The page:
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Idaho-U.S. water rights fight gets district court hearing

Cattle in a green field in front of sagebrush
Bureau of Land Management
The BLM authorizes livestock grazing for domestic horses, sheep and cattle on more than 11,500,000 acres of public land in Idaho.

A district court judge in Boise is set to hear a case on Tuesday morning regarding the question of whether federal land agencies can retain water rights on public land in Idaho for livestock to drink, even if the agencies don’t own the cattle.

The case stems from a 30-year process of sorting out water rights in the Snake River Basin, which ended in 2014.

During this adjudication, some ranchers contested the ability of the Bureau of Land Management and the Forest Service to hold water rights for cattle, known as stockwater rights. Because the agencies didn’t own the animals, the ranchers argued, they weren’t the ones putting the water to a “beneficial use,” a requirement under state water law.

In 2007, a state supreme court case ruled in favor of ranchers at Joyce Livestock Co. in Owyhee County who had sued over this issue. Over the following years, through several legislative measures and Department of Water Resources orders, Idaho began pressuring the federal agencies to give up some of these stockwater rights.

Two years ago, the U.S. Department of Justice sued in protest, arguing that the new Idaho laws couldn’t be lawfully enforced against the U.S. because they violated the Supremacy Clause of the Constitution and federal sovereign immunity.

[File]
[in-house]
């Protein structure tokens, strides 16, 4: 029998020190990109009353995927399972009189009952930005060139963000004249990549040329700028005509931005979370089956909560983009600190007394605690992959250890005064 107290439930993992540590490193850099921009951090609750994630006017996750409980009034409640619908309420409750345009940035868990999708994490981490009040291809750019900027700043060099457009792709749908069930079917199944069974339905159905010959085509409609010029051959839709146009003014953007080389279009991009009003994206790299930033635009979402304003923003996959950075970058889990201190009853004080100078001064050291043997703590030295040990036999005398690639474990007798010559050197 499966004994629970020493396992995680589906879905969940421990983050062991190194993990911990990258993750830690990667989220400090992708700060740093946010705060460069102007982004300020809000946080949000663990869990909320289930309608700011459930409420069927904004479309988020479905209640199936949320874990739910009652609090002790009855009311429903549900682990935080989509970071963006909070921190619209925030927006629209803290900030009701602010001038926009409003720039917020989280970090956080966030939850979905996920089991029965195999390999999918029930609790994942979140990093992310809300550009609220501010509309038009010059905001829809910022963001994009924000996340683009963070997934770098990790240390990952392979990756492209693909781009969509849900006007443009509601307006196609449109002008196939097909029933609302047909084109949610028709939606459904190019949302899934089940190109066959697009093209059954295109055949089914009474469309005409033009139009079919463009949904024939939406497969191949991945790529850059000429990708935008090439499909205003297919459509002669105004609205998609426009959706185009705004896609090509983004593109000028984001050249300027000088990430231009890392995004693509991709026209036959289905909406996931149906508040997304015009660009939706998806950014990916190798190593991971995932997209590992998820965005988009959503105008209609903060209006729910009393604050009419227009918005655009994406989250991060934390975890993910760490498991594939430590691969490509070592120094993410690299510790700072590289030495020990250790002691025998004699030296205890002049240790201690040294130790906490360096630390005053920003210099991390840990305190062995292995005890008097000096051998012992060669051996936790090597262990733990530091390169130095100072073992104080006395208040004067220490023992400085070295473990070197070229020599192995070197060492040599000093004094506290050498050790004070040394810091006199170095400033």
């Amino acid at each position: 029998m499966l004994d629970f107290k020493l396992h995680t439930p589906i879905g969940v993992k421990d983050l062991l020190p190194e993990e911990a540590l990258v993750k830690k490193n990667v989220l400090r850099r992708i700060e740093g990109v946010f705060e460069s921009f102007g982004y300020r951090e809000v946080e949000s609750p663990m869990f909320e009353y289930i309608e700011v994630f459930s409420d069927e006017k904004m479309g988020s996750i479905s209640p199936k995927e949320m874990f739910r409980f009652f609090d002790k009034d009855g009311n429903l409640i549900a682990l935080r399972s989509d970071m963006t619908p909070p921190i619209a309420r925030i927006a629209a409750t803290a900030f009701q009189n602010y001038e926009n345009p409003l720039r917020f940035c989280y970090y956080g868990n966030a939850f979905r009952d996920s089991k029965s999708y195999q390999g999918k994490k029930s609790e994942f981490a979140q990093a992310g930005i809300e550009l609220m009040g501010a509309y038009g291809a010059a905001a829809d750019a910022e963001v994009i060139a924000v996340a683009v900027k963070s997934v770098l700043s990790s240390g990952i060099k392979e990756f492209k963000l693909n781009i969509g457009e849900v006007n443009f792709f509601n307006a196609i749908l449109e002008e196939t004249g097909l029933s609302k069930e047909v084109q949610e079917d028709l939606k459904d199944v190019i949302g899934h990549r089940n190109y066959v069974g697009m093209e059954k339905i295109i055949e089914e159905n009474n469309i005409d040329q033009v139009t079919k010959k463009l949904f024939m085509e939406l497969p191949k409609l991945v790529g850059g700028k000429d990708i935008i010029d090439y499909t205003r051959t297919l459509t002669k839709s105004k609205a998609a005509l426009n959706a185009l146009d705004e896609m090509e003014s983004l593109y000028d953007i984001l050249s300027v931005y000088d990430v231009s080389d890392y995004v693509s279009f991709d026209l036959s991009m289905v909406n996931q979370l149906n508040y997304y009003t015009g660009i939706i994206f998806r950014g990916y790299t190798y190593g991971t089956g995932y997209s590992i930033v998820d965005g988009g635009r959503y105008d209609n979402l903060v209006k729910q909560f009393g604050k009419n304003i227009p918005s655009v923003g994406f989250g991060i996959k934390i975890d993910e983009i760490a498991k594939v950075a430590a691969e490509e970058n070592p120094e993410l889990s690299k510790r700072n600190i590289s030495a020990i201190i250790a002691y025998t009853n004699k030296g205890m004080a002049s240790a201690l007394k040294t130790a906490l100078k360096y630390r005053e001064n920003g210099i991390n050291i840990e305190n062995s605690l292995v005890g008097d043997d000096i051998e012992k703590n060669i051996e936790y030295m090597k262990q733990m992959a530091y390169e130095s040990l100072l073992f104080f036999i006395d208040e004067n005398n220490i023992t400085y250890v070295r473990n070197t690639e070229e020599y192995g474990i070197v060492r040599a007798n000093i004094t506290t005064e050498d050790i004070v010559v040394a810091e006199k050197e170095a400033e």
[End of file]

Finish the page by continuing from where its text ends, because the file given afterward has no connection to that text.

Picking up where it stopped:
It also argued Idaho was discriminating against the federal government by targeting the roughly 25,000 instream stockwater rights on federal grazing allotments and not those on private or state lands.

Marie Callaway Kellner, a professor at the University of Idaho College of Law, said the government also feared broader implications, like its ability to manage for multiple uses on federal lands.

“There’s a sense,” she said, “that if it loses the ability to manage how the water is used, it will lose the ability to manage how grazing happens on these lands.”

Clive Strong, who was the Office of the Idaho Attorney General’s lead attorney during the Snake River Basin Adjudication, said, on the other hand, if it’s determined that the U.S. has a broad exemption from state water law, that could affect Idaho’s ability to fully regulate water rights under its rules like “first in time, first in right,” and the requirement to put water to beneficial use.

“This case is important,” Strong said, “because it is testing the boundaries of that deference to state water law.”

The state also replied that the dispute had already been argued before the Supreme Court in the Joyce Livestock case.

The Idaho Legislature, the Idaho Farm Bureau Federation and ranchers including Joyce Livestock Co. joined in to intervene in the case.

The court is considering motions for summary judgment from both sides.

Find reporter Rachel Cohen on Twitter @racheld_cohen

Copyright 2023 Boise State Public Radio

I cover environmental issues, outdoor recreation and local news for Boise State Public Radio. Beyond reporting, I contribute to the station’s digital strategy efforts and enjoy thinking about how our work can best reach and serve our audience. The best part of my job is that I get to learn something new almost every day.

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